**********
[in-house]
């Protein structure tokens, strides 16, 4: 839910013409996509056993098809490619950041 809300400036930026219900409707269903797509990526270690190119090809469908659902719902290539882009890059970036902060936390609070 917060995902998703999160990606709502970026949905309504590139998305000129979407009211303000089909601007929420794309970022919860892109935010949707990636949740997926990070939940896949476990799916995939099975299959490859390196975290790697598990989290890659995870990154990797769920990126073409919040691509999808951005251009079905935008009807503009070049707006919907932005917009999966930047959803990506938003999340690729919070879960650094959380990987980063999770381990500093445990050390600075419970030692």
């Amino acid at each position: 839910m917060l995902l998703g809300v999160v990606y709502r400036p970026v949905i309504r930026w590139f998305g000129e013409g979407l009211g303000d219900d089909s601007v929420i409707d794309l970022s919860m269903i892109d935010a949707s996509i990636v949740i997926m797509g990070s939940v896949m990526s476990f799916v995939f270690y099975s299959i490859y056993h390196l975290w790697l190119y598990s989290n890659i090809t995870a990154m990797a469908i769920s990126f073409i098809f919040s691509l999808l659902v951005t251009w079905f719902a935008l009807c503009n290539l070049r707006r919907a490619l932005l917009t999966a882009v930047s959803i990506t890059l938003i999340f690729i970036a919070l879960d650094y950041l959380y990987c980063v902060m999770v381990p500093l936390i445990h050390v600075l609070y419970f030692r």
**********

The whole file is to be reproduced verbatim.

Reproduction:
[in-house]
């Protein structure tokens, strides 16, 4: 839910013409996509056993098809490619950041 809300400036930026219900409707269903797509990526270690190119090809469908659902719902290539882009890059970036902060936390609070 917060995902998703999160990606709502970026949905309504590139998305000129979407009211303000089909601007929420794309970022919860892109935010949707990636949740997926990070939940896949476990799916995939099975299959490859390196975290790697598990989290890659995870990154990797769920990126073409919040691509999808951005251009079905935008009807503009070049707006919907932005917009999966930047959803990506938003999340690729919070879960650094959380990987980063999770381990500093445990050390600075419970030692």
């Amino acid at each position: 839910m917060l995902l998703g809300v999160v990606y709502r400036p970026v949905i309504r930026w590139f998305g000129e013409g979407l009211g303000d219900d089909s601007v929420i409707d794309l970022s919860m269903i892109d935010a949707s996509i990636v949740i997926m797509g990070s939940v896949m990526s476990f799916v995939f270690y099975s299959i490859y056993h390196l975290w790697l190119y598990s989290n890659i090809t995870a990154m990797a469908i769920s990126f073409i098809f919040s691509l999808l659902v951005t251009w079905f719902a935008l009807c503009n290539l070049r707006r919907a490619l932005l917009t999966a882009v930047s959803i990506t890059l938003i999340f690729i970036a919070l879960d650094y950041l959380y990987c980063v902060m999770v381990p500093l936390i445990h050390v600075l609070y419970f030692r």